- It is a coherent set of principles — so they are mutually reinforcing and consistent (or at least not contradictory). A business strategy needs to specify not only “how you win” but “where you compete” — that is, in what markets, products, and services, and for which customers.
- It takes the behavior of others into account — it considers what others might do, particularly in response to your own actions. These may be competitors, partners, or regulators — anyone whose actions could affect the outcomes of your actions.
While a business strategy’s scope encompasses the entire business (or business unit), a functional strategy focuses on one of the functional units that typically make up a business: sales, marketing, engineering, manufacturing, etc. A functional strategy describes how that function will deliver on its responsibilities within the business strategy: what decisions does the function have to make as part of the business strategy? What distinctive capabilities are required of the function for the business strategy to succeed? What does the function need to be able to do better or differently than competitors’ functions? What should be done in-house, versus outsourced? We help you to define and make these choices quickly yet rigorously, guiding you through our proprietary processes for making and communicating strategic choices. Examples of functional strategy include:
- Manufacturing Strategy: What and how much to build (or source) and where
- Sales Strategy: How you will sell into targeted segments to beat competitors
- Design Strategy: How to design and configure products and services to deliver the capabilities promised in the value proposition
Client Engagement Examples
A good strategy will struggle without appropriate governance; governance without good strategy is just ritual; and neither is effective without the right people in a suitable structure.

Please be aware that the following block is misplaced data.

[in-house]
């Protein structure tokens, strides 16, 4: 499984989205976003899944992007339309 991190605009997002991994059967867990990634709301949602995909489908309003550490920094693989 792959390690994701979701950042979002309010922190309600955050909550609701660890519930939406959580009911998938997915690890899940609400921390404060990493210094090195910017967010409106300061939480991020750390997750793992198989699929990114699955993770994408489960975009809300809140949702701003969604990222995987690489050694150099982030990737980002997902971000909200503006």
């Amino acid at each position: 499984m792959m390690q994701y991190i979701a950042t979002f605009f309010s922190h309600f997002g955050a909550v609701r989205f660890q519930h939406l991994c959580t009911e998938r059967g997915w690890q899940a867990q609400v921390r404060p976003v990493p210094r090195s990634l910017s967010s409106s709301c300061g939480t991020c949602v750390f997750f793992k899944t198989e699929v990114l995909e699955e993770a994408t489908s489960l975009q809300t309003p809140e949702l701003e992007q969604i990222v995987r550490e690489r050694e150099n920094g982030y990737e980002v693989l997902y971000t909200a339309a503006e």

Strategy, Organizational Architecture and Governance need to be aligned for the organization to succeed. A good strategy that is poorly executed due to ineffective operating governance or an unsuitable organizational structure is likely to fail (or at least underperform). A reorganization that doesn’t take into account dynamic strategy is less likely to meet its objectives; and operating governance, to ensure the right people are making the right decisions, must take into account the organizational architecture and the strategy.
Any of these elements may need to change due to new competitors, changed regulations, different input costs, new technologies, or any of the other myriad ways the business environment is continuously evolving. That doesn’t mean they all must change or that they must change together — successful companies carefully evolve as the environment changes, and we can enter in any of these practice areas to begin to make improvements.
We employ distinctive techniques (such as business wargaming and organizational simulations) across all our practice areas, as well as proprietary frameworks and processes.